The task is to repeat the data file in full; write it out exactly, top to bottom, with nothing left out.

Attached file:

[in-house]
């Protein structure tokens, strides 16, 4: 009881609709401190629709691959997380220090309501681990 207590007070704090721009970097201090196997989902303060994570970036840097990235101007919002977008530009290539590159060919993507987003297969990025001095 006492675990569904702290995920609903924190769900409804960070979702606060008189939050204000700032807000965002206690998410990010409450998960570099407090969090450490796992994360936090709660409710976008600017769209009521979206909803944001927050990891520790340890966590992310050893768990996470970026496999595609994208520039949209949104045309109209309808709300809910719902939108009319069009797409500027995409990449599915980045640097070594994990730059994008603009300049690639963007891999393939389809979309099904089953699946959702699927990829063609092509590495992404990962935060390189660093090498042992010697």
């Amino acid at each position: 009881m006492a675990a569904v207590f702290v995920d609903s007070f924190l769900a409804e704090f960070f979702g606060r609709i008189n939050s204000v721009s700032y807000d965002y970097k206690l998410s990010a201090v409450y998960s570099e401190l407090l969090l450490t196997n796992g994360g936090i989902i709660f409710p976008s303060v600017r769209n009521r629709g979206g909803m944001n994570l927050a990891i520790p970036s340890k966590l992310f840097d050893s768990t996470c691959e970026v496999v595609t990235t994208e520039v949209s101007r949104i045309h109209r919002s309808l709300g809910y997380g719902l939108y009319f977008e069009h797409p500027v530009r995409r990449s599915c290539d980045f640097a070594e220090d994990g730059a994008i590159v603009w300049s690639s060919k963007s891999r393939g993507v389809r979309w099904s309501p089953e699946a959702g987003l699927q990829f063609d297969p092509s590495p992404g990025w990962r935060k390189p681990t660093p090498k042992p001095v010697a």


[in-house]
């Protein structure tokens, strides 16, 4: 009881609709401190629709691959997380220090309501681990 207590007070704090721009970097201090196997989902303060994570970036840097990235101007919002977008530009290539590159060919993507987003297969990025001095 006492675990569904702290995920609903924190769900409804960070979702606060008189939050204000700032807000965002206690998410990010409450998960570099407090969090450490796992994360936090709660409710976008600017769209009521979206909803944001927050990891520790340890966590992310050893768990996470970026496999595609994208520039949209949104045309109209309808709300809910719902939108009319069009797409500027995409990449599915980045640097070594994990730059994008603009300049690639963007891999393939389809979309099904089953699946959702699927990829063609092509590495992404990962935060390189660093090498042992010697």
């Amino acid at each position: 009881m006492a675990a569904v207590f702290v995920d609903s007070f924190l769900a409804e704090f960070f979702g606060r609709i008189n939050s204000v721009s700032y807000d965002y970097k206690l998410s990010a201090v409450y998960s570099e401190l407090l969090l450490t196997n796992g994360g936090i989902i709660f409710p976008s303060v600017r769209n009521r629709g979206g909803m944001n994570l927050a990891i520790p970036s340890k966590l992310f840097d050893s768990t996470c691959e970026v496999v595609t990235t994208e520039v949209s101007r949104i045309h109209r919002s309808l709300g809910y997380g719902l939108y009319f977008e069009h797409p500027v530009r995409r990449s599915c290539d980045f640097a070594e220090d994990g730059a994008i590159v603009w300049s690639s060919k963007s891999r393939g993507v389809r979309w099904s309501p089953e699946a959702g987003l699927q990829f063609d297969p092509s590495p992404g990025w990962r935060k390189p681990t660093p090498k042992p001095v010697a």